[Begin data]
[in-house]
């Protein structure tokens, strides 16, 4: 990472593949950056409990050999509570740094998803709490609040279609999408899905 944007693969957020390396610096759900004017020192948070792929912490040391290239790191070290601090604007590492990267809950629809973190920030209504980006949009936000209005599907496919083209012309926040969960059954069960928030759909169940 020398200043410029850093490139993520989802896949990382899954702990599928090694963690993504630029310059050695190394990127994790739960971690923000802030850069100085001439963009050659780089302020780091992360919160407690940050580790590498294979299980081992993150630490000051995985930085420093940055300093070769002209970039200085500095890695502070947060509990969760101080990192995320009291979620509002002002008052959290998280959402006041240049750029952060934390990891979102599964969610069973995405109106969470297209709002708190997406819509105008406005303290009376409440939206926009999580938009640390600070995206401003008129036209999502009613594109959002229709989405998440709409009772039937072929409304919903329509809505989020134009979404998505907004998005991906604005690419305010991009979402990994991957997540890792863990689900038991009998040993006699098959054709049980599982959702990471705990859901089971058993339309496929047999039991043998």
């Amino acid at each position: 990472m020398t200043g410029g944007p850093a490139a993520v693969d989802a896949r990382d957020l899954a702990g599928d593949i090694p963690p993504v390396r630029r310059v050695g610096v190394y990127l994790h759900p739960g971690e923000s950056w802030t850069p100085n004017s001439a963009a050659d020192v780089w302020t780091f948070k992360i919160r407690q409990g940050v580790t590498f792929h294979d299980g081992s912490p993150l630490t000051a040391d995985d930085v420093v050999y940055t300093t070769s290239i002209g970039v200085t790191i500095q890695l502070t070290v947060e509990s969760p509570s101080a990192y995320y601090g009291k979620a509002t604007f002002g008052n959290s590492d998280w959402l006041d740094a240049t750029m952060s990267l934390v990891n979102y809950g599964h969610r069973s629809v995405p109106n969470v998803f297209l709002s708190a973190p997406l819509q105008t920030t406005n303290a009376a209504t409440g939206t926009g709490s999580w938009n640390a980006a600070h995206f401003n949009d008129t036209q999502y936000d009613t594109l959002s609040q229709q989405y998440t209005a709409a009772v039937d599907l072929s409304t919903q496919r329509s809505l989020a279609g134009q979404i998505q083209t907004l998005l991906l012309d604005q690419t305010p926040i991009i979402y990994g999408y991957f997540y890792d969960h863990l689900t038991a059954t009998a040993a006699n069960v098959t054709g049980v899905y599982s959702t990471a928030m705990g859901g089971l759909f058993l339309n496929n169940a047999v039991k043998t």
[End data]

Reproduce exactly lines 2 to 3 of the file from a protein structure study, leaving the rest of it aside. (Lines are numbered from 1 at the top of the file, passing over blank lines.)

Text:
């Protein structure tokens, strides 16, 4: 990472593949950056409990050999509570740094998803709490609040279609999408899905 944007693969957020390396610096759900004017020192948070792929912490040391290239790191070290601090604007590492990267809950629809973190920030209504980006949009936000209005599907496919083209012309926040969960059954069960928030759909169940 020398200043410029850093490139993520989802896949990382899954702990599928090694963690993504630029310059050695190394990127994790739960971690923000802030850069100085001439963009050659780089302020780091992360919160407690940050580790590498294979299980081992993150630490000051995985930085420093940055300093070769002209970039200085500095890695502070947060509990969760101080990192995320009291979620509002002002008052959290998280959402006041240049750029952060934390990891979102599964969610069973995405109106969470297209709002708190997406819509105008406005303290009376409440939206926009999580938009640390600070995206401003008129036209999502009613594109959002229709989405998440709409009772039937072929409304919903329509809505989020134009979404998505907004998005991906604005690419305010991009979402990994991957997540890792863990689900038991009998040993006699098959054709049980599982959702990471705990859901089971058993339309496929047999039991043998």
């Amino acid at each position: 990472m020398t200043g410029g944007p850093a490139a993520v693969d989802a896949r990382d957020l899954a702990g599928d593949i090694p963690p993504v390396r630029r310059v050695g610096v190394y990127l994790h759900p739960g971690e923000s950056w802030t850069p100085n004017s001439a963009a050659d020192v780089w302020t780091f948070k992360i919160r407690q409990g940050v580790t590498f792929h294979d299980g081992s912490p993150l630490t000051a040391d995985d930085v420093v050999y940055t300093t070769s290239i002209g970039v200085t790191i500095q890695l502070t070290v947060e509990s969760p509570s101080a990192y995320y601090g009291k979620a509002t604007f002002g008052n959290s590492d998280w959402l006041d740094a240049t750029m952060s990267l934390v990891n979102y809950g599964h969610r069973s629809v995405p109106n969470v998803f297209l709002s708190a973190p997406l819509q105008t920030t406005n303290a009376a209504t409440g939206t926009g709490s999580w938009n640390a980006a600070h995206f401003n949009d008129t036209q999502y936000d009613t594109l959002s609040q229709q989405y998440t209005a709409a009772v039937d599907l072929s409304t919903q496919r329509s809505l989020a279609g134009q979404i998505q083209t907004l998005l991906l012309d604005q690419t305010p926040i991009i979402y990994g999408y991957f997540y890792d969960h863990l689900t038991a059954t009998a040993a006699n069960v098959t054709g049980v899905y599982s959702t990471a928030m705990g859901g089971l759909f058993l339309n496929n169940a047999v039991k043998t």